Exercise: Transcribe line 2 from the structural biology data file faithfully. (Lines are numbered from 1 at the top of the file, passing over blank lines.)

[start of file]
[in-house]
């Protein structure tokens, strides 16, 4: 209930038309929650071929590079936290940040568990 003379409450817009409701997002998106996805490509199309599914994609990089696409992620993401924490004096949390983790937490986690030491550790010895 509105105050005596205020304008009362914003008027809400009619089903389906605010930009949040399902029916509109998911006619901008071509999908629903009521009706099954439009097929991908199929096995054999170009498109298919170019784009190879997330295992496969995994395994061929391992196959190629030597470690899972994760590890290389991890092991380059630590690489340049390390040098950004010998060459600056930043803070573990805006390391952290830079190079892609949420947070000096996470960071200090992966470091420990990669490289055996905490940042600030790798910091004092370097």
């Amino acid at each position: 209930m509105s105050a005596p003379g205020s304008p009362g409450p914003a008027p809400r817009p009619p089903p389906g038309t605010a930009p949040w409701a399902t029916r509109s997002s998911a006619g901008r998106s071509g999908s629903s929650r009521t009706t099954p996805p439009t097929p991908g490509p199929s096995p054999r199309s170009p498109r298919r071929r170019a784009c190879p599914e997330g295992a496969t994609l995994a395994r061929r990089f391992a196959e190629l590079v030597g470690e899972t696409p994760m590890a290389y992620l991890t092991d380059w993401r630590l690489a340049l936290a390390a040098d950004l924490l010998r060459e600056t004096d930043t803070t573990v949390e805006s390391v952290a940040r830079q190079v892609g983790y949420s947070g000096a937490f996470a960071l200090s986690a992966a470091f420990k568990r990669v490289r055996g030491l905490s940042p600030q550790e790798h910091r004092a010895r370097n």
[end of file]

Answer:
């Protein structure tokens, strides 16, 4: 209930038309929650071929590079936290940040568990 003379409450817009409701997002998106996805490509199309599914994609990089696409992620993401924490004096949390983790937490986690030491550790010895 509105105050005596205020304008009362914003008027809400009619089903389906605010930009949040399902029916509109998911006619901008071509999908629903009521009706099954439009097929991908199929096995054999170009498109298919170019784009190879997330295992496969995994395994061929391992196959190629030597470690899972994760590890290389991890092991380059630590690489340049390390040098950004010998060459600056930043803070573990805006390391952290830079190079892609949420947070000096996470960071200090992966470091420990990669490289055996905490940042600030790798910091004092370097």